In regard to MEN1, to our knowledge, there are no reports of brown tumors. In a wide French series (9), pHPT was present in 96% of patients, and already in 75% of those younger than 21 years (10). Mean age of diagnosis of pHPT was 16 ± 4 years and was very rare before 6 years. PHPT was the first manifestation of the disease in 56% of them, the majority by biological screening, being only 17% symptomatic (urolithiasis 86%, fatigue 33%, bone pain 1%). No gender-related differences in MEN1 hyperparathyroidism occurrence were detected.
Opinions are divided on the course and management of the bony lesions once parathyroidectomy has been carried out. Reséndiz-Colosia et al. (1) reported that of 22 patients with BT (68.2% in the mandible, 31.8% in maxilla) all presented a spontaneous progressive regression after parathyroidectomy; indeed, in 18 cases it was resolved after 10 months. However, the tumor can display different response patterns (3), and if it is very destructive, disfiguring or causes functional problems, surgical excision may be indicated as in our case.
On the other hand, OFC may regress at least in renal secondary hyperparathyroidism after oral therapy with vitamin D and subsequent reduction of PTH. Vitamin D receptor genotype may also regulate the response to the vitamin D supplementation.
Here arises the question whether pHTP should be replaced with vitamin D as it may not worsen hypercalcemia and can prevent skeletal disturbances, as well as ameliorate hungry bone syndrome after resection. Current guidelines recommend the measurement of serum 25-hydroxy-cholecalciferol and supplement if levels are less than 20 ng/mL. According to the present case, we fully agree, especially in childbearing age, aiming to avoid OFC. However, it seems safer to surgically solve pHPT before planning maternity.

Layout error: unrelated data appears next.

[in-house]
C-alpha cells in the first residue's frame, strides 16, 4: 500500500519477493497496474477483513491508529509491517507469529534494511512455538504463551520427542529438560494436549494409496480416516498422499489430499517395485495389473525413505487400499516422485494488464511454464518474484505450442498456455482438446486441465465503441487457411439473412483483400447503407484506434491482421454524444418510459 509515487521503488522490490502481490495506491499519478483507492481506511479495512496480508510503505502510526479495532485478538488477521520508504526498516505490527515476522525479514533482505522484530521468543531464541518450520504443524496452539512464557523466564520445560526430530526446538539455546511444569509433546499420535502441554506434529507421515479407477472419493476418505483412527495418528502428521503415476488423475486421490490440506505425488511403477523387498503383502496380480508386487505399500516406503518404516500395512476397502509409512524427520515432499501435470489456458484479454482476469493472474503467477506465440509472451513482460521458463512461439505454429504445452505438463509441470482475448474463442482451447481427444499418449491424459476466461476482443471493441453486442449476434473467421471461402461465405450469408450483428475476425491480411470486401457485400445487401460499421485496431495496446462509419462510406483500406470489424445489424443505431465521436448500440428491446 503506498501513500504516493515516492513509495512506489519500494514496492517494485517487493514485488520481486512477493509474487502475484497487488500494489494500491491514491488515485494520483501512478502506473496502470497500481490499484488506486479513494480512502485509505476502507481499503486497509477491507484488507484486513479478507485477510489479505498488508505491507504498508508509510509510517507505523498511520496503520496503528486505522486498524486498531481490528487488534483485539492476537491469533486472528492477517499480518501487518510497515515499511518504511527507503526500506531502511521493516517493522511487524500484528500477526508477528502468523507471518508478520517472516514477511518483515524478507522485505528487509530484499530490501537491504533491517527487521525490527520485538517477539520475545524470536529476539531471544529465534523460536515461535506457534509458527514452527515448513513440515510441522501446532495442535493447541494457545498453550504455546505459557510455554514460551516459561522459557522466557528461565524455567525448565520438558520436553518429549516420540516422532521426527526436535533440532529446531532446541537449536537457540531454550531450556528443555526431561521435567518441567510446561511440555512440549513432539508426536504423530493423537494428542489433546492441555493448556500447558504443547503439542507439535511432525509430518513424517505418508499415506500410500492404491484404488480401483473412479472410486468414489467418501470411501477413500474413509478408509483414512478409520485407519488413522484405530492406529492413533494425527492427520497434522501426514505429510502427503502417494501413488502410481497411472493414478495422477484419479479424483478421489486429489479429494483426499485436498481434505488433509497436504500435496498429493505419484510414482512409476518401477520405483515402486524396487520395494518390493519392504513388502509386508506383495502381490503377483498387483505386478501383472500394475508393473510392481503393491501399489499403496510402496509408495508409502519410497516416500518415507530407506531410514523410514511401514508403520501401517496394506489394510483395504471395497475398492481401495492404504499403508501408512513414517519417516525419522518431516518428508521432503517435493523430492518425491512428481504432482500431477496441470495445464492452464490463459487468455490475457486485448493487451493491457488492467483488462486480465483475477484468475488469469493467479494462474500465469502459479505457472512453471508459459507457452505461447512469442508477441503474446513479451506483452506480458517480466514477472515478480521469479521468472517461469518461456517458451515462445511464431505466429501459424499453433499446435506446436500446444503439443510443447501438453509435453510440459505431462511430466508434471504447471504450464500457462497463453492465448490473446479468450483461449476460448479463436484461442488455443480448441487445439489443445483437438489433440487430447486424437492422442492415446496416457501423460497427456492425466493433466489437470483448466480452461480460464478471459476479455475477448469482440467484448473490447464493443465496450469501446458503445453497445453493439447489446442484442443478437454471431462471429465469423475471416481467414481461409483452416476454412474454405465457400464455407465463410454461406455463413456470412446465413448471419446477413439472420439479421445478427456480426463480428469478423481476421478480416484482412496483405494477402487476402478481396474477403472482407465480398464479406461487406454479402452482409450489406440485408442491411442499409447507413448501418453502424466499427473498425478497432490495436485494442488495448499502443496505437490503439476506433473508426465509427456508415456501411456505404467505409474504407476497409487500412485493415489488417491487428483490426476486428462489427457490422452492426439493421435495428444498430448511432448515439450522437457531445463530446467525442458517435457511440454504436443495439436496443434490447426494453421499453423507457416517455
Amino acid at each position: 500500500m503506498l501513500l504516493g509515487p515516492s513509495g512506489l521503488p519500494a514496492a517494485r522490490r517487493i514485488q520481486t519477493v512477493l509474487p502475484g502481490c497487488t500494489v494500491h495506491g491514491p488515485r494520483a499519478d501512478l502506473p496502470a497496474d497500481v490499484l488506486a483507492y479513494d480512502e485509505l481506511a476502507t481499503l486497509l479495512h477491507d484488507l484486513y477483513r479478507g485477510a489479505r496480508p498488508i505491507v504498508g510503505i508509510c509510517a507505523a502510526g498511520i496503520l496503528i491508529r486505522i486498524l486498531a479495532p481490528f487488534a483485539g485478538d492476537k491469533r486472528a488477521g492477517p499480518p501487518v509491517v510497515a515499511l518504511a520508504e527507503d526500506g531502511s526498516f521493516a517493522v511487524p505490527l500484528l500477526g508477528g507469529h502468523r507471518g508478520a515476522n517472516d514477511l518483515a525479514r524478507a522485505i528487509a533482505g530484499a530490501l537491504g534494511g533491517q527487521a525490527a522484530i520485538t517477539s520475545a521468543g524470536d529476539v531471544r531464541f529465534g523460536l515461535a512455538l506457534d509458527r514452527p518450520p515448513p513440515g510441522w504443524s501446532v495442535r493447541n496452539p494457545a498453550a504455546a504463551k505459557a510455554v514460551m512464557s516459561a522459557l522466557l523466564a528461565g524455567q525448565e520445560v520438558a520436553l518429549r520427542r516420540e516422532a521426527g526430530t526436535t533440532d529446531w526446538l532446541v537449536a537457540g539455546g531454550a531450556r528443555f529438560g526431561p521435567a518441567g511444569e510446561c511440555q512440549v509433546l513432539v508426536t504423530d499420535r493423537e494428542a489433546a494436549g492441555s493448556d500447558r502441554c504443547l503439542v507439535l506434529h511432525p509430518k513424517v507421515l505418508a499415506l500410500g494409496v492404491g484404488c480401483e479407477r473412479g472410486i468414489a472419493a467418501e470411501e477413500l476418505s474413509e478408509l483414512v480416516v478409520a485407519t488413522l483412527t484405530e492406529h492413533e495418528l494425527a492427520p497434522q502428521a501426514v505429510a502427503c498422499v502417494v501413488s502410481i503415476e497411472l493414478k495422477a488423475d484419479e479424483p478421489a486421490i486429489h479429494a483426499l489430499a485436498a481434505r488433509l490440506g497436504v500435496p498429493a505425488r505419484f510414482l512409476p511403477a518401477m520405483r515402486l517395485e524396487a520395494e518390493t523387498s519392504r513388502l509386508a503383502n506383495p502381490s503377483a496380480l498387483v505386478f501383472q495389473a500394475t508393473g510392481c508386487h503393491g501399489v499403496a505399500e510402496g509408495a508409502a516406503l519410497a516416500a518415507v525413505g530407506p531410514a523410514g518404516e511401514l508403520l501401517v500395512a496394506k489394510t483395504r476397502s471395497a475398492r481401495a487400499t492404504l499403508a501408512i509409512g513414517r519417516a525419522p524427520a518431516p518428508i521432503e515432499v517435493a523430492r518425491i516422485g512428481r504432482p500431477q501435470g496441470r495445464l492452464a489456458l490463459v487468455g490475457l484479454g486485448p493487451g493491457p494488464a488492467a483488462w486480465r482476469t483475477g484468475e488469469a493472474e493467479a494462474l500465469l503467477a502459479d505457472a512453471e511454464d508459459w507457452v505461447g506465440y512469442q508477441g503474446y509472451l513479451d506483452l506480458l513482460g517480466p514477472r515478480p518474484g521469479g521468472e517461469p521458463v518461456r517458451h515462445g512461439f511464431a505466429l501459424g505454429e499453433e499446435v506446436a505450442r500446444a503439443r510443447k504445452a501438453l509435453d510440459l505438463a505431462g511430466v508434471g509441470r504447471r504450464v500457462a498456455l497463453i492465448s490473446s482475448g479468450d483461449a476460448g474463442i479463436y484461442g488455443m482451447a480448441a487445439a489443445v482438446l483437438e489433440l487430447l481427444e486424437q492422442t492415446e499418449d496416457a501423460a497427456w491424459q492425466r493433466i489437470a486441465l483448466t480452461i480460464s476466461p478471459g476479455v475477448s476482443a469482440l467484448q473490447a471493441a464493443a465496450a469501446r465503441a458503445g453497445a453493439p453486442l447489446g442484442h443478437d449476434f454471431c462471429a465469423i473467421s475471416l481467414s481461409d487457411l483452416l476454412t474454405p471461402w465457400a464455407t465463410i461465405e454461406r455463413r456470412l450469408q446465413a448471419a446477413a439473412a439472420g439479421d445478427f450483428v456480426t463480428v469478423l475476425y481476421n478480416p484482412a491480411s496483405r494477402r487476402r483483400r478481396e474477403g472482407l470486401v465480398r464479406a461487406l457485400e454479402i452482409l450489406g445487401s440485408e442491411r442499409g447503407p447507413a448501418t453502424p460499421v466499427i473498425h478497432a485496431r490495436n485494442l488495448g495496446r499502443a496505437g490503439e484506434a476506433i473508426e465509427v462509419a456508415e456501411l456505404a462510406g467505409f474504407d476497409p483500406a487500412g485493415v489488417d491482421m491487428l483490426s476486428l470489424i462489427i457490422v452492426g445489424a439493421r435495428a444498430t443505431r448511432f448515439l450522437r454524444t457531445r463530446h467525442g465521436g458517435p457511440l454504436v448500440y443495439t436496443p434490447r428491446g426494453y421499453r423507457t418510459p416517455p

In our case, PTH, calcemia or alkaline phosphatase was not too high, and standard bone density was not very low; therefore, we attribute the development of BT to an acute bone mineral and vitamin depletion in gestation and breastfeeding.
The patient suggests that an earlier mandibular tumor resection would have been more practical.
The authors declare that there is no conflict of interest that could be perceived as prejudicing the impartiality of the research reported.
This research did not receive any specific grant from any funding agency in the public, commercial or not-for-profit sector.
Written informed consent was obtained from the patient for publication of this case report.
Anna Casteràs (medical doctor) is responsible for the endocrine care of the patient and wrote the paper. Carles Zafon (medical doctor) and Jordi Mesa (head of endocrine department) participated in medical decisions and helped with the discussion. Juan Antonio Hueto and Lídia Darder (maxillofacial surgeons) performed the surgical removal of the BT and contributed with photographs. Enric Caubet is the endocrine surgeon for parathyroidectomy. Margarita Alberola provided the pathology report.